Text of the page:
You are here

Chad marked international day to end obstetric fistula

To achieve our goals and better perform in terms of prevention, care and regular monitoring of obstetric fistula, there are no miracle solutions than to change the way we think with a particular emphasis on information, education and communication, said on 23rd May in N'Djamena, the capital, the First Lady of Chad Ms Hinda Deby Itno, patron of the Campaign Fight against Fistula.

Ms. Deby was speaking at the official celebration of the 2nd International Day to End Obstetric Fistula beore eight government ministers, representatives of the diplomatic corps and international institutions as well as many other guests including former fistula victims.

Under the theme "Tracking women victims of fistula, transforming lives", the ceremony began with the screening of a documentary produce with the support of the United Nations Population Fund (UNFPA) on the story of a teenager who married early and was victim of obstetric fistula.

The highlight of the celebration was the speech of the First Lady. From onset, Ms. Deby said that the theme chosen this year is consistent with the expectations of the victims of fistula and gives hope to millions of them who are struggling under the weight of neglect and isolation but also stigma and repulsion by society, which is yet largely responsible for this state of affairs.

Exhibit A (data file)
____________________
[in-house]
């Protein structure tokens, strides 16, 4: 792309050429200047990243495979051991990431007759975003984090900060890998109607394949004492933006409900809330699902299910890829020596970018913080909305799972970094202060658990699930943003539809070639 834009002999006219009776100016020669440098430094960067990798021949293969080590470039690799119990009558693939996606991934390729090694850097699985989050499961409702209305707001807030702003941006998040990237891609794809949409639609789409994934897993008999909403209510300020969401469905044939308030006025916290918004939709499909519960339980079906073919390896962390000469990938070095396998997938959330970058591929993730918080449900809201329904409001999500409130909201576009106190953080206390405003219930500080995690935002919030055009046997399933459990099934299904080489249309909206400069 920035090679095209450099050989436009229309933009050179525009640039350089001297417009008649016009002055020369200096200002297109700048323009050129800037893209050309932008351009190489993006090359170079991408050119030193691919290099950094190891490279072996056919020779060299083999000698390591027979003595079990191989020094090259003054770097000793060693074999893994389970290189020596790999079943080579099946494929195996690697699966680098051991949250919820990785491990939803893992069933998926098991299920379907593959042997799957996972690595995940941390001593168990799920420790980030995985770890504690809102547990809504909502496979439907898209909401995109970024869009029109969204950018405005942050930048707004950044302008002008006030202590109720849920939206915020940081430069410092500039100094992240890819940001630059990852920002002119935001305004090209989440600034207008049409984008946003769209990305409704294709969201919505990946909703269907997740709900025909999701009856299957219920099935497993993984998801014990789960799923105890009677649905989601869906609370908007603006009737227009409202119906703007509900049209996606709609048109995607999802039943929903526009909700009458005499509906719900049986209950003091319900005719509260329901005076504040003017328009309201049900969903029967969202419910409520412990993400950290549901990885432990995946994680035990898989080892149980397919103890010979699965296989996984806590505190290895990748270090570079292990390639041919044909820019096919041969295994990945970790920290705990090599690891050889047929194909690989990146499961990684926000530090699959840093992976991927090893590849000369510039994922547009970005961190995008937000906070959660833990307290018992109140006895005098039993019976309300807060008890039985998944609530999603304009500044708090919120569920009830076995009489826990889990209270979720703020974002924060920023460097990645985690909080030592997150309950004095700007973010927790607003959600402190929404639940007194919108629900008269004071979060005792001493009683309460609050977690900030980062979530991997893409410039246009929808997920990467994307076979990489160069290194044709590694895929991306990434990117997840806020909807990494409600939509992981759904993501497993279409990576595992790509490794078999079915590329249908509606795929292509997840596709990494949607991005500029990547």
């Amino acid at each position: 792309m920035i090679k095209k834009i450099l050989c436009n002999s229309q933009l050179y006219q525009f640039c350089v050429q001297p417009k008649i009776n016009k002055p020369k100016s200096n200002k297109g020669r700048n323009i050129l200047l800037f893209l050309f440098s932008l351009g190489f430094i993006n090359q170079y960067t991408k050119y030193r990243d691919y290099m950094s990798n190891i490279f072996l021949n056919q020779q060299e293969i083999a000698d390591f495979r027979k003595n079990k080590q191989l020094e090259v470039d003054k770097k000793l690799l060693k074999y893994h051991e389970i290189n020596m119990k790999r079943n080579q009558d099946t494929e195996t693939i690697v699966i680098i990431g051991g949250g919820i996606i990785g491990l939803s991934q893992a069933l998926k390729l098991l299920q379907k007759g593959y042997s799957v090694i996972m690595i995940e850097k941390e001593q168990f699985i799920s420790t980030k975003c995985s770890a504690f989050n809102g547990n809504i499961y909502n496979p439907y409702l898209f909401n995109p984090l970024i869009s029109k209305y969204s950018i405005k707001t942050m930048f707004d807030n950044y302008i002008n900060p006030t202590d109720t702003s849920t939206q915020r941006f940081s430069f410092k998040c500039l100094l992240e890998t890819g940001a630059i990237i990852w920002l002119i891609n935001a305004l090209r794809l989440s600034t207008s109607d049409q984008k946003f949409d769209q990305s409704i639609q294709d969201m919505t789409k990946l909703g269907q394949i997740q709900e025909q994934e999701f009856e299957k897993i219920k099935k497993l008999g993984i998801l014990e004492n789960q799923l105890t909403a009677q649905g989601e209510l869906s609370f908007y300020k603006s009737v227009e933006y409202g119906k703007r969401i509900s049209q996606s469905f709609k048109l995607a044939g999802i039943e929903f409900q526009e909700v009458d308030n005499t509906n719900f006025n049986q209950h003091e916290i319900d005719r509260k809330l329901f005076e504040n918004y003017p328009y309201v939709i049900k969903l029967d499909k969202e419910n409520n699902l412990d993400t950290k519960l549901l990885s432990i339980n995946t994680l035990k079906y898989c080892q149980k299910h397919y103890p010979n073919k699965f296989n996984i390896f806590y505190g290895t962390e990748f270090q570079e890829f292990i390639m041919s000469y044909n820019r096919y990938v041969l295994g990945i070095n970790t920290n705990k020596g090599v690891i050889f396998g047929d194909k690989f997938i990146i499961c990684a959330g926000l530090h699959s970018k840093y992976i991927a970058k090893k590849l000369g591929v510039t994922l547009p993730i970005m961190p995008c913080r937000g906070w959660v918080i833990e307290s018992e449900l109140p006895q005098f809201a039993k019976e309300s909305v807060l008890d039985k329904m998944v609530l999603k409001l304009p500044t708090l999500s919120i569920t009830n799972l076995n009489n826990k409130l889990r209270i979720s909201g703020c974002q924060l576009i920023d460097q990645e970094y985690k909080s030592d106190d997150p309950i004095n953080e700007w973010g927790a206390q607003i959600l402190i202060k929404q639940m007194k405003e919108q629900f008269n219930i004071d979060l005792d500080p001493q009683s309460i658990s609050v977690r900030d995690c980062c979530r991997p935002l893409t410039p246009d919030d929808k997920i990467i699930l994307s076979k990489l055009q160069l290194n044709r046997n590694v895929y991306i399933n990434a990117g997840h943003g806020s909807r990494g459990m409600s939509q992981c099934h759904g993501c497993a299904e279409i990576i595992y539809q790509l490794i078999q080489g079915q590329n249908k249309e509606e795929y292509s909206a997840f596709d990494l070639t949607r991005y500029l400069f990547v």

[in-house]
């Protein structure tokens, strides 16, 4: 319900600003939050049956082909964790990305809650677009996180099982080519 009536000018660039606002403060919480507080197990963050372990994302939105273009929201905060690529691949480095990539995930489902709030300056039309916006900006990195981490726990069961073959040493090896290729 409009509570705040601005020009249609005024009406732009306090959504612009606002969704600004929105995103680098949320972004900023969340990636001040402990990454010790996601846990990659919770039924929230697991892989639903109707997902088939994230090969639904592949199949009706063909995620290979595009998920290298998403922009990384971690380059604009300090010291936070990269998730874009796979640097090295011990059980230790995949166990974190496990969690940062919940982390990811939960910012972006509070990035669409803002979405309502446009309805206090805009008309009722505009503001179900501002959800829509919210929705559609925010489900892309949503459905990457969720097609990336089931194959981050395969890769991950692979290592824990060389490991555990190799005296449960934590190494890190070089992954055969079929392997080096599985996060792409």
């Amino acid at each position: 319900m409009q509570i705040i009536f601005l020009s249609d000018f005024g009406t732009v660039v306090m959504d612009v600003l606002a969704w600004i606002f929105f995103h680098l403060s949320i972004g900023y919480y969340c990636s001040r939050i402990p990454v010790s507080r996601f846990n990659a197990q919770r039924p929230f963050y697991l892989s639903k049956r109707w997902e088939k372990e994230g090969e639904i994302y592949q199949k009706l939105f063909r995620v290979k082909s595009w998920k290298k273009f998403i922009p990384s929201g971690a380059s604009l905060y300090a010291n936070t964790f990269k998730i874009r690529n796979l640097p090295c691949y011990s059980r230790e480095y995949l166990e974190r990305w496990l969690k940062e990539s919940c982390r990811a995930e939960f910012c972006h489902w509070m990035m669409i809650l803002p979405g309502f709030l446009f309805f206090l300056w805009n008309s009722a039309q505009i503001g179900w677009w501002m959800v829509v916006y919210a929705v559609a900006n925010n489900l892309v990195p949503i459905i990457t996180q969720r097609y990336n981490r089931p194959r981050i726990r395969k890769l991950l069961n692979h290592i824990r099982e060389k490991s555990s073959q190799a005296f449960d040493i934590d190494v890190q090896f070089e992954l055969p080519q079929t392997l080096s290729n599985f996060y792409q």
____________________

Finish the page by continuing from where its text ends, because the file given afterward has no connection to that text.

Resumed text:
Worse, despite the continuous efforts, taboos and cultural constraints still favour situations that lead to fistula. Chad’s First Lady said she will fight with all her might, with the support of the head of State of Chad and partners, to help eradicate the sufferings of her sisters, victims of fistula in order to restore their smile.


The guests at the event then listened to a song that Chadian musician Célestin Maoundoe wrote specifically for the occasion. Then, two former victims told their stories from contracting the condition to healing after several surgeries. Today, they have been reintegrated into society.

In his speech, the UNFPA Representative Mamadou Dicko noted that fistula does not happen because of the hand of fate, much less a curse. "The time has come to end obstetric fistula correcting inequalities and protecting the rights of women," said he added.

In the fight against fistula, a priority by the Government of Chad, Mr. Dicko welcomed the continued commitment of First Lady Hinda Deby. "A remarkable progress has been made by the country in the field. The National Centre for Reproductive Health and Treatment of fistulas, commonly known as the Hinda center, is unique in the sub -region. It works very well and is a pride for the country," said the UNFPA Representative.

For his part, the Minister of Health, Social Action and National Solidarity, Dr Ngariéra Rimadjita, pleaded among other things for the construction of specialized centers in every town and village in the country to improve care for victims with the vision that "no woman shall get fistula" while giving life.